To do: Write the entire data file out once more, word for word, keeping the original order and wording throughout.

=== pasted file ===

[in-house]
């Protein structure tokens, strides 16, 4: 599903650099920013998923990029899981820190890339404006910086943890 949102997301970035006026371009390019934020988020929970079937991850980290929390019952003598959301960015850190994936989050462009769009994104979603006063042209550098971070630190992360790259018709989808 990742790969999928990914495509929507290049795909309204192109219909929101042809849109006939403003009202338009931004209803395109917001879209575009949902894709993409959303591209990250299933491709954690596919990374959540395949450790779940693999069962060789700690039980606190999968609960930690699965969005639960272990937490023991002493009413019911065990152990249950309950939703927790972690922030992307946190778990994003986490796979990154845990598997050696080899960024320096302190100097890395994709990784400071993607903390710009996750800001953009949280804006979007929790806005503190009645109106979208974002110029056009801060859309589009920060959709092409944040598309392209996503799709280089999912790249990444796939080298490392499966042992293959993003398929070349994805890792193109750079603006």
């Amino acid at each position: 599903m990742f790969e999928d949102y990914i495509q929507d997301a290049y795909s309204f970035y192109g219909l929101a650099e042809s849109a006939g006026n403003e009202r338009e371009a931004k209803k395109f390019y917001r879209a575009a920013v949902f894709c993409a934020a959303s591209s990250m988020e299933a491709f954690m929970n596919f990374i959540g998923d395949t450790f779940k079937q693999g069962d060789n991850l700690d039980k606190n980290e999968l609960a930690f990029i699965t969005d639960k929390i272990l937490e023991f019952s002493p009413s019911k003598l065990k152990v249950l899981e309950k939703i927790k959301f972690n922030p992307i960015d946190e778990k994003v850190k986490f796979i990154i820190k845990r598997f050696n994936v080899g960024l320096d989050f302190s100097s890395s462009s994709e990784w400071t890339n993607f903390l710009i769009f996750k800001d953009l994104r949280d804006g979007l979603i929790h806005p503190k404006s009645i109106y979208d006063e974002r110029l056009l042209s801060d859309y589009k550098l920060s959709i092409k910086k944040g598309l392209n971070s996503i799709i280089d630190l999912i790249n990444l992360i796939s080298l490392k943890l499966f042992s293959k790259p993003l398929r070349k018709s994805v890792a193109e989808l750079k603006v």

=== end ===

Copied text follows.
[in-house]
């Protein structure tokens, strides 16, 4: 599903650099920013998923990029899981820190890339404006910086943890 949102997301970035006026371009390019934020988020929970079937991850980290929390019952003598959301960015850190994936989050462009769009994104979603006063042209550098971070630190992360790259018709989808 990742790969999928990914495509929507290049795909309204192109219909929101042809849109006939403003009202338009931004209803395109917001879209575009949902894709993409959303591209990250299933491709954690596919990374959540395949450790779940693999069962060789700690039980606190999968609960930690699965969005639960272990937490023991002493009413019911065990152990249950309950939703927790972690922030992307946190778990994003986490796979990154845990598997050696080899960024320096302190100097890395994709990784400071993607903390710009996750800001953009949280804006979007929790806005503190009645109106979208974002110029056009801060859309589009920060959709092409944040598309392209996503799709280089999912790249990444796939080298490392499966042992293959993003398929070349994805890792193109750079603006």
């Amino acid at each position: 599903m990742f790969e999928d949102y990914i495509q929507d997301a290049y795909s309204f970035y192109g219909l929101a650099e042809s849109a006939g006026n403003e009202r338009e371009a931004k209803k395109f390019y917001r879209a575009a920013v949902f894709c993409a934020a959303s591209s990250m988020e299933a491709f954690m929970n596919f990374i959540g998923d395949t450790f779940k079937q693999g069962d060789n991850l700690d039980k606190n980290e999968l609960a930690f990029i699965t969005d639960k929390i272990l937490e023991f019952s002493p009413s019911k003598l065990k152990v249950l899981e309950k939703i927790k959301f972690n922030p992307i960015d946190e778990k994003v850190k986490f796979i990154i820190k845990r598997f050696n994936v080899g960024l320096d989050f302190s100097s890395s462009s994709e990784w400071t890339n993607f903390l710009i769009f996750k800001d953009l994104r949280d804006g979007l979603i929790h806005p503190k404006s009645i109106y979208d006063e974002r110029l056009l042209s801060d859309y589009k550098l920060s959709i092409k910086k944040g598309l392209n971070s996503i799709i280089d630190l999912i790249n990444l992360i796939s080298l490392k943890l499966f042992s293959k790259p993003l398929r070349k018709s994805v890792a193109e989808l750079k603006v």